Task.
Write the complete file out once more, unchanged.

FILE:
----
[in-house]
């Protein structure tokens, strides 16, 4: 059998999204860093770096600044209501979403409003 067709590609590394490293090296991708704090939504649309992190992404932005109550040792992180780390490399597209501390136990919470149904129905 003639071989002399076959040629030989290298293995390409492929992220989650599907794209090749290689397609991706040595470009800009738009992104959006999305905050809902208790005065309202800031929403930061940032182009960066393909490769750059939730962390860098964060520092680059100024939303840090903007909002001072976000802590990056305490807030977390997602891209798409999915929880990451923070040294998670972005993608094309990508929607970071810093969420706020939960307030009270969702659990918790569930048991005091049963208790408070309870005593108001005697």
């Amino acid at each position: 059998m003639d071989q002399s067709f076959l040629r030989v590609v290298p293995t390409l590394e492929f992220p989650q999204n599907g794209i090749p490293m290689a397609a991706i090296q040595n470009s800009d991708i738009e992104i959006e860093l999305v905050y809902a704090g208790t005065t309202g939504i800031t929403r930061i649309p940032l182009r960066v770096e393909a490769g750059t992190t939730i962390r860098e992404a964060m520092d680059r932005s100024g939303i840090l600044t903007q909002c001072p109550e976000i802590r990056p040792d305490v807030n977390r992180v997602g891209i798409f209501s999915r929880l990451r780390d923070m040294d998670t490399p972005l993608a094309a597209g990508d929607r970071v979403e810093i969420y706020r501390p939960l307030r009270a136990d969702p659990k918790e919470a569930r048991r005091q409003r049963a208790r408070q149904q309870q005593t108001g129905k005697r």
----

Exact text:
[in-house]
């Protein structure tokens, strides 16, 4: 059998999204860093770096600044209501979403409003 067709590609590394490293090296991708704090939504649309992190992404932005109550040792992180780390490399597209501390136990919470149904129905 003639071989002399076959040629030989290298293995390409492929992220989650599907794209090749290689397609991706040595470009800009738009992104959006999305905050809902208790005065309202800031929403930061940032182009960066393909490769750059939730962390860098964060520092680059100024939303840090903007909002001072976000802590990056305490807030977390997602891209798409999915929880990451923070040294998670972005993608094309990508929607970071810093969420706020939960307030009270969702659990918790569930048991005091049963208790408070309870005593108001005697």
């Amino acid at each position: 059998m003639d071989q002399s067709f076959l040629r030989v590609v290298p293995t390409l590394e492929f992220p989650q999204n599907g794209i090749p490293m290689a397609a991706i090296q040595n470009s800009d991708i738009e992104i959006e860093l999305v905050y809902a704090g208790t005065t309202g939504i800031t929403r930061i649309p940032l182009r960066v770096e393909a490769g750059t992190t939730i962390r860098e992404a964060m520092d680059r932005s100024g939303i840090l600044t903007q909002c001072p109550e976000i802590r990056p040792d305490v807030n977390r992180v997602g891209i798409f209501s999915r929880l990451r780390d923070m040294d998670t490399p972005l993608a094309a597209g990508d929607r970071v979403e810093i969420y706020r501390p939960l307030r009270a136990d969702p659990k918790e919470a569930r048991r005091q409003r049963a208790r408070q149904q309870q005593t108001g129905k005697r």